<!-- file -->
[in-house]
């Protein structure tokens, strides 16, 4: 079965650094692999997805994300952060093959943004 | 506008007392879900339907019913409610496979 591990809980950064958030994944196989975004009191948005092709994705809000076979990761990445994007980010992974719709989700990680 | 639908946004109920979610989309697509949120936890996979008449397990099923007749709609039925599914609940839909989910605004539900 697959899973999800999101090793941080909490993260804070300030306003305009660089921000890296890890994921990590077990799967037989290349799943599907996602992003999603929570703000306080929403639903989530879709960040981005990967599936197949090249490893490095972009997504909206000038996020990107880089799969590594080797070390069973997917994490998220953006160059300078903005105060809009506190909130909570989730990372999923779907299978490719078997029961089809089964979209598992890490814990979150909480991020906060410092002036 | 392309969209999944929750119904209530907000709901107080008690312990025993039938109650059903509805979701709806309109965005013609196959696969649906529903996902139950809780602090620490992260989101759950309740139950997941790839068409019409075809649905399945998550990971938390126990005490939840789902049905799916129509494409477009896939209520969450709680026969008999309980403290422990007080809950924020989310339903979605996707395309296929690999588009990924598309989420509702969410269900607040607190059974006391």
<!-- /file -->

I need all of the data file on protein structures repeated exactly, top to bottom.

[in-house]
């Protein structure tokens, strides 16, 4: 079965650094692999997805994300952060093959943004 | 506008007392879900339907019913409610496979 591990809980950064958030994944196989975004009191948005092709994705809000076979990761990445994007980010992974719709989700990680 | 639908946004109920979610989309697509949120936890996979008449397990099923007749709609039925599914609940839909989910605004539900 697959899973999800999101090793941080909490993260804070300030306003305009660089921000890296890890994921990590077990799967037989290349799943599907996602992003999603929570703000306080929403639903989530879709960040981005990967599936197949090249490893490095972009997504909206000038996020990107880089799969590594080797070390069973997917994490998220953006160059300078903005105060809009506190909130909570989730990372999923779907299978490719078997029961089809089964979209598992890490814990979150909480991020906060410092002036 | 392309969209999944929750119904209530907000709901107080008690312990025993039938109650059903509805979701709806309109965005013609196959696969649906529903996902139950809780602090620490992260989101759950309740139950997941790839068409019409075809649905399945998550990971938390126990005490939840789902049905799916129509494409477009896939209520969450709680026969008999309980403290422990007080809950924020989310339903979605996707395309296929690999588009990924598309989420509702969410269900607040607190059974006391």